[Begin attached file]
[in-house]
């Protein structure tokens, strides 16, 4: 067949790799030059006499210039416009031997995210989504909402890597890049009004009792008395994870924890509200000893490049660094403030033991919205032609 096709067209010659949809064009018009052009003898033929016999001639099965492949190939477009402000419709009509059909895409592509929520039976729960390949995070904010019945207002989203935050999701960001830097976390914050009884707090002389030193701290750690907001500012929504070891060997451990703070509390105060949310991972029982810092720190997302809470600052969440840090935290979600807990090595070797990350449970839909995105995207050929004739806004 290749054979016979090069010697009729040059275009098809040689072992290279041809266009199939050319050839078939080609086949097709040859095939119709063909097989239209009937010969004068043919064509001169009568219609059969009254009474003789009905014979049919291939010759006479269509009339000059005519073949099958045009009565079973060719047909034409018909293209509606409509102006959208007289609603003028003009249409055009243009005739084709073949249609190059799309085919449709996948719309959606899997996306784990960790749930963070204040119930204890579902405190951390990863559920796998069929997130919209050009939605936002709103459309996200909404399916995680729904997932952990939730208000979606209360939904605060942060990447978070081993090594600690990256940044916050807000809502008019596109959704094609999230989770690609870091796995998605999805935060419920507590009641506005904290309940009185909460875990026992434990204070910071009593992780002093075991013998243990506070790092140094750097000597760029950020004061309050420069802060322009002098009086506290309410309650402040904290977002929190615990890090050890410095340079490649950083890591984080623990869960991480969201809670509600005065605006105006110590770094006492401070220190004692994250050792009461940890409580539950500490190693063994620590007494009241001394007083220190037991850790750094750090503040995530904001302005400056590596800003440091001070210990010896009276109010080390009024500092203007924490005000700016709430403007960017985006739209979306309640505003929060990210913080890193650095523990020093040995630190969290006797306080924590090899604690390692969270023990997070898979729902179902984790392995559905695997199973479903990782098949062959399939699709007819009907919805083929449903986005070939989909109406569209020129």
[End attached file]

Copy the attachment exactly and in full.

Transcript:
[in-house]
């Protein structure tokens, strides 16, 4: 067949790799030059006499210039416009031997995210989504909402890597890049009004009792008395994870924890509200000893490049660094403030033991919205032609 096709067209010659949809064009018009052009003898033929016999001639099965492949190939477009402000419709009509059909895409592509929520039976729960390949995070904010019945207002989203935050999701960001830097976390914050009884707090002389030193701290750690907001500012929504070891060997451990703070509390105060949310991972029982810092720190997302809470600052969440840090935290979600807990090595070797990350449970839909995105995207050929004739806004 290749054979016979090069010697009729040059275009098809040689072992290279041809266009199939050319050839078939080609086949097709040859095939119709063909097989239209009937010969004068043919064509001169009568219609059969009254009474003789009905014979049919291939010759006479269509009339000059005519073949099958045009009565079973060719047909034409018909293209509606409509102006959208007289609603003028003009249409055009243009005739084709073949249609190059799309085919449709996948719309959606899997996306784990960790749930963070204040119930204890579902405190951390990863559920796998069929997130919209050009939605936002709103459309996200909404399916995680729904997932952990939730208000979606209360939904605060942060990447978070081993090594600690990256940044916050807000809502008019596109959704094609999230989770690609870091796995998605999805935060419920507590009641506005904290309940009185909460875990026992434990204070910071009593992780002093075991013998243990506070790092140094750097000597760029950020004061309050420069802060322009002098009086506290309410309650402040904290977002929190615990890090050890410095340079490649950083890591984080623990869960991480969201809670509600005065605006105006110590770094006492401070220190004692994250050792009461940890409580539950500490190693063994620590007494009241001394007083220190037991850790750094750090503040995530904001302005400056590596800003440091001070210990010896009276109010080390009024500092203007924490005000700016709430403007960017985006739209979306309640505003929060990210913080890193650095523990020093040995630190969290006797306080924590090899604690390692969270023990997070898979729902179902984790392995559905695997199973479903990782098949062959399939699709007819009907919805083929449903986005070939989909109406569209020129």